Doha and the crisis in global trade
We should be in no doubt; the new world trading system – which means the World Trade Organisation – is facing the biggest crisis of its young life. In less than three months, trade ministers from more than 140 countries will meet in Doha, Qatar, to try to accomplish what they failed to do two years ago in Seattle: launch a new multilateral trade negotiation. The consequences of a second failure could be disastrous.
What is at stake in Doha is whether governments still have the will to maintain and strengthen the necessary rule-based trade and investment environment in which growth, development, poverty eradication, a better environment, new jobs and, yes, improved labour, social and political conditions can be encouraged.
I say encouraged. I do not say guaranteed. The WTO is a facilitator, not a cure-all. It is part of the answer to many of the challenges facing the world, rich and poor, at the beginning of the 21st century. Yet in some ways, the difference between the foolish activists on the streets who seek to destroy the institution and those supposedly responsible political leaders who are prepared to stand on the sidelines and allow the WTO to become moribund is slight. Without a fully operational and fully relevant trading system, economic recovery will take a longer time coming, solutions for the problems of the world’s poorest countries will be frustrated and the many benefits global trade can bring will be denied.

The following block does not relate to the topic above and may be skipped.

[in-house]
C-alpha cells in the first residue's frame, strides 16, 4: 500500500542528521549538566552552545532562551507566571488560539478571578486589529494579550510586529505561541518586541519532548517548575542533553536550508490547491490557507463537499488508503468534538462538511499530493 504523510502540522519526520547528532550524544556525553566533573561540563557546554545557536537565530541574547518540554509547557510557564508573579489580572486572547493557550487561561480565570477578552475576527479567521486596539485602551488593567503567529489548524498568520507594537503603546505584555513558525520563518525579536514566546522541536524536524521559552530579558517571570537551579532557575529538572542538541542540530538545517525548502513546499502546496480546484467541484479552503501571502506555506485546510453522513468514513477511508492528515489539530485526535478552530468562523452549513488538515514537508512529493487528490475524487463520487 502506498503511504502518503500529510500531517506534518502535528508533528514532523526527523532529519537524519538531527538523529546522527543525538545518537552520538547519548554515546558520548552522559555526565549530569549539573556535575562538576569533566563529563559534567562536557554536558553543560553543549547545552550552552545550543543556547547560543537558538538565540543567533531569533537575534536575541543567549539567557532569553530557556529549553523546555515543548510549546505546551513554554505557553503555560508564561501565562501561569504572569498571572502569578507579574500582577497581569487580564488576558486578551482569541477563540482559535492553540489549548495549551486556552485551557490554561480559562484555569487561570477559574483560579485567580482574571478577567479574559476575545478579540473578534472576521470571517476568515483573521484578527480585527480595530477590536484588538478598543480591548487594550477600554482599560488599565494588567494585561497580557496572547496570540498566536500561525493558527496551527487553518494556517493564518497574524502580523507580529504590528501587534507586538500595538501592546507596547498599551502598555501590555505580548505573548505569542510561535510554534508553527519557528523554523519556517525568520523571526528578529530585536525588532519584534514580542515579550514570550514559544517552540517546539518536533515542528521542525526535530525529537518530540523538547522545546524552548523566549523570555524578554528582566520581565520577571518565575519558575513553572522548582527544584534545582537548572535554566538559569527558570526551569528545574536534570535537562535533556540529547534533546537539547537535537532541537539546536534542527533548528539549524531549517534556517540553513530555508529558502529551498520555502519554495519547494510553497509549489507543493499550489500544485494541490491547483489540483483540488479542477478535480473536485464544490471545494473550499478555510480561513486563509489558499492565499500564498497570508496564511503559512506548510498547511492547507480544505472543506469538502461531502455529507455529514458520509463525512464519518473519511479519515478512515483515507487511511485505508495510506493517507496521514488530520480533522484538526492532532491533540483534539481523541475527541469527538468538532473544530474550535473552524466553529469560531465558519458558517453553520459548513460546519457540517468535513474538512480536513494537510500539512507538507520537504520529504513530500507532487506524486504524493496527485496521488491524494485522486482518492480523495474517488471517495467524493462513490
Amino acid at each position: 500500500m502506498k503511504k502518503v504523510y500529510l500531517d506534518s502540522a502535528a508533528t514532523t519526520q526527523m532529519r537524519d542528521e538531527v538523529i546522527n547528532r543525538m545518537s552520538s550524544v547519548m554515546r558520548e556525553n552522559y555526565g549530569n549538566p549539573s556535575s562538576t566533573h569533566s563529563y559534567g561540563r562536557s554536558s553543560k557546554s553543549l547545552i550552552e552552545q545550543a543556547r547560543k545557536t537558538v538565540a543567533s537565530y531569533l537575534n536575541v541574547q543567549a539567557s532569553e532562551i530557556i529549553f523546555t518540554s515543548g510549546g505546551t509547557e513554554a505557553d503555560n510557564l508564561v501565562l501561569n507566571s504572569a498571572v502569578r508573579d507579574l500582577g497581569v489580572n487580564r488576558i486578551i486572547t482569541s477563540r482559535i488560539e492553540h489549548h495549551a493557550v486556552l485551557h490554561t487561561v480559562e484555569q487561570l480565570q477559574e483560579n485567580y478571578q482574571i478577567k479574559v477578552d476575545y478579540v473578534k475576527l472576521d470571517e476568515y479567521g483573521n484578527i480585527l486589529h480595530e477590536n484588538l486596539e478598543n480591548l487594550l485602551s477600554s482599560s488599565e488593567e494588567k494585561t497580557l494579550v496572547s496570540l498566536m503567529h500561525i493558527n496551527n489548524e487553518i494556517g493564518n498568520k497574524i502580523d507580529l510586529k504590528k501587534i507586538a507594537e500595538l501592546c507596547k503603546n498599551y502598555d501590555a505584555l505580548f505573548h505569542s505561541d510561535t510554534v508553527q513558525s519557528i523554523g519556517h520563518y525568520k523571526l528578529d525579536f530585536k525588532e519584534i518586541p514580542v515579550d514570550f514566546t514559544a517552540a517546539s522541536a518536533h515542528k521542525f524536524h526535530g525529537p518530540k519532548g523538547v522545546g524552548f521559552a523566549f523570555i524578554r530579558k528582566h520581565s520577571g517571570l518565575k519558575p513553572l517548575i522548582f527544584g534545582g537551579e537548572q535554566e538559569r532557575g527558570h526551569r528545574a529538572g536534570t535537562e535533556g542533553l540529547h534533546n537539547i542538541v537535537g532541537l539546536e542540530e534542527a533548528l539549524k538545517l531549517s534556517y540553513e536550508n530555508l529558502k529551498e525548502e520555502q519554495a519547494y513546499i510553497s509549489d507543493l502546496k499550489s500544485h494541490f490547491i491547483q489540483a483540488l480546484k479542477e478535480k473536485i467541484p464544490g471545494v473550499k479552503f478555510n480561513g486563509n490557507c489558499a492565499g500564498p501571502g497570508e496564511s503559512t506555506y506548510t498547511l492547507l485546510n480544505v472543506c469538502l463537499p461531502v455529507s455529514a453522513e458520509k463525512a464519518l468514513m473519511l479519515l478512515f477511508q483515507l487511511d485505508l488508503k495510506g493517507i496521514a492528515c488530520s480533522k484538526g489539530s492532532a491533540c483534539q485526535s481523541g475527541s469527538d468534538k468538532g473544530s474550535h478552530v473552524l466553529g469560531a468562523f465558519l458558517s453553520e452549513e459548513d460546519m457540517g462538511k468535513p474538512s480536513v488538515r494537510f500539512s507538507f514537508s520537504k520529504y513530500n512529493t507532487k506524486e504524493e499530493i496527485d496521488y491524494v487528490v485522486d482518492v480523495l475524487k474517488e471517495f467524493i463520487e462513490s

That is the big picture. But looking at the preparatory process for the Doha meeting it would be easy to imagine the stakes are altogether less urgent or less significant. Despite claims to the contrary, agreement on an agenda for a new trade round appears little further forward than was the case at this stage before Seattle. The problem is that while one failed ministerial meeting could be regarded as an accident, a second would be a true disaster and perhaps fatal for the WTO’s credibility. It is not even clear that the successful dispute settlement system could be sustained indefinitely if political support for multi-lateralism among WTO members is shown to be too weak even to make the compromises necessary to launch a reasonably broad negotiation.